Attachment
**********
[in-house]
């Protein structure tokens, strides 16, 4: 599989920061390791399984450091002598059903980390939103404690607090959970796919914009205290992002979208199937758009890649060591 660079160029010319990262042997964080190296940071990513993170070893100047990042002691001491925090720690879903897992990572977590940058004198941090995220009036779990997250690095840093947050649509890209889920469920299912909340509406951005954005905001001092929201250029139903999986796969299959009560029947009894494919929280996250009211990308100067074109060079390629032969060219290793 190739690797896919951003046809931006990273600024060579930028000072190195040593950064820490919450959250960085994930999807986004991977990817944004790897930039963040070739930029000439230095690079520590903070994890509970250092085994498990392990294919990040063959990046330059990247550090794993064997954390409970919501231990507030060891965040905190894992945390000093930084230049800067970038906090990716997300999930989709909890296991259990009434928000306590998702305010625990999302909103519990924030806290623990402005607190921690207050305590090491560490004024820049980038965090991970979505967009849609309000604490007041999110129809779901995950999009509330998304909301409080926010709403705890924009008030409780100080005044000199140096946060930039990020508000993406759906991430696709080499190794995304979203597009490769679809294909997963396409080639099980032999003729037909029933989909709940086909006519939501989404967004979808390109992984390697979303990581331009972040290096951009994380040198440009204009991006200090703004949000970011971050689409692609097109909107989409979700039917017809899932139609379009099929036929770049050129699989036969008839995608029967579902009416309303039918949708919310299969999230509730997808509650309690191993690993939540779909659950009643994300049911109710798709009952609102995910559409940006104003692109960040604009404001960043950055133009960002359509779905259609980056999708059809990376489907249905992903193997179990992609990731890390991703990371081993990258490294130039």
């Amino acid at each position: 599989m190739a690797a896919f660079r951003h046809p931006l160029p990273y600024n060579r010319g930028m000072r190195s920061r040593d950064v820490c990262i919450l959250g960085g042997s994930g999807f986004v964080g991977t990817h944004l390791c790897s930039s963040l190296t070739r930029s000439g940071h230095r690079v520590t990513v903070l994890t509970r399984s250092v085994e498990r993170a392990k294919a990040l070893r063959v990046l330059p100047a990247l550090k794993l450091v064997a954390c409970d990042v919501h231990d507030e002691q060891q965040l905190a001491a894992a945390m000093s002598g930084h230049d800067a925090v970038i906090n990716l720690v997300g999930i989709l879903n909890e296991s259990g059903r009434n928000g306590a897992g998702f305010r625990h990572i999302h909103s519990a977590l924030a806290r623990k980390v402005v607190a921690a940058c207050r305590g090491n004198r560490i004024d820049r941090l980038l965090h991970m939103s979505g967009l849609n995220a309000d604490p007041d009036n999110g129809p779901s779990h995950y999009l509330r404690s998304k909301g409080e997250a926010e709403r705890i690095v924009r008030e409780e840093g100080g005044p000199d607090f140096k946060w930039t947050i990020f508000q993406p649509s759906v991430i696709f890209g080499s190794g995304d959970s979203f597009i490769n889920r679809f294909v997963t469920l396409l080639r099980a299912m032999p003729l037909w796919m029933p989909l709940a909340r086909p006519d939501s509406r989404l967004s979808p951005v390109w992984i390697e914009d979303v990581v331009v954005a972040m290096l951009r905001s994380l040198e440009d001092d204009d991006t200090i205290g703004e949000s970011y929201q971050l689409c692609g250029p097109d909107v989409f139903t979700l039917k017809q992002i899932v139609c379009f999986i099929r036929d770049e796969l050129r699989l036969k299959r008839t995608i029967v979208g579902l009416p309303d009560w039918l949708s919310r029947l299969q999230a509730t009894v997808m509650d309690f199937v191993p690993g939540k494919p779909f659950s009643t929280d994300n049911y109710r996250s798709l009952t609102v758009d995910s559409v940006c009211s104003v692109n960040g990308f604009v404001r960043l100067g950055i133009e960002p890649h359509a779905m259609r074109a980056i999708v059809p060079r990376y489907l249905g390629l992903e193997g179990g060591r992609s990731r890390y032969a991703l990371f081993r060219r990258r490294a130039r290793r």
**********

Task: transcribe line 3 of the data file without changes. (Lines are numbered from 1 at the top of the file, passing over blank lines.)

């Amino acid at each position: 599989m190739a690797a896919f660079r951003h046809p931006l160029p990273y600024n060579r010319g930028m000072r190195s920061r040593d950064v820490c990262i919450l959250g960085g042997s994930g999807f986004v964080g991977t990817h944004l390791c790897s930039s963040l190296t070739r930029s000439g940071h230095r690079v520590t990513v903070l994890t509970r399984s250092v085994e498990r993170a392990k294919a990040l070893r063959v990046l330059p100047a990247l550090k794993l450091v064997a954390c409970d990042v919501h231990d507030e002691q060891q965040l905190a001491a894992a945390m000093s002598g930084h230049d800067a925090v970038i906090n990716l720690v997300g999930i989709l879903n909890e296991s259990g059903r009434n928000g306590a897992g998702f305010r625990h990572i999302h909103s519990a977590l924030a806290r623990k980390v402005v607190a921690a940058c207050r305590g090491n004198r560490i004024d820049r941090l980038l965090h991970m939103s979505g967009l849609n995220a309000d604490p007041d009036n999110g129809p779901s779990h995950y999009l509330r404690s998304k909301g409080e997250a926010e709403r705890i690095v924009r008030e409780e840093g100080g005044p000199d607090f140096k946060w930039t947050i990020f508000q993406p649509s759906v991430i696709f890209g080499s190794g995304d959970s979203f597009i490769n889920r679809f294909v997963t469920l396409l080639r099980a299912m032999p003729l037909w796919m029933p989909l709940a909340r086909p006519d939501s509406r989404l967004s979808p951005v390109w992984i390697e914009d979303v990581v331009v954005a972040m290096l951009r905001s994380l040198e440009d001092d204009d991006t200090i205290g703004e949000s970011y929201q971050l689409c692609g250029p097109d909107v989409f139903t979700l039917k017809q992002i899932v139609c379009f999986i099929r036929d770049e796969l050129r699989l036969k299959r008839t995608i029967v979208g579902l009416p309303d009560w039918l949708s919310r029947l299969q999230a509730t009894v997808m509650d309690f199937v191993p690993g939540k494919p779909f659950s009643t929280d994300n049911y109710r996250s798709l009952t609102v758009d995910s559409v940006c009211s104003v692109n960040g990308f604009v404001r960043l100067g950055i133009e960002p890649h359509a779905m259609r074109a980056i999708v059809p060079r990376y489907l249905g390629l992903e193997g179990g060591r992609s990731r890390y032969a991703l990371f081993r060219r990258r490294a130039r290793r």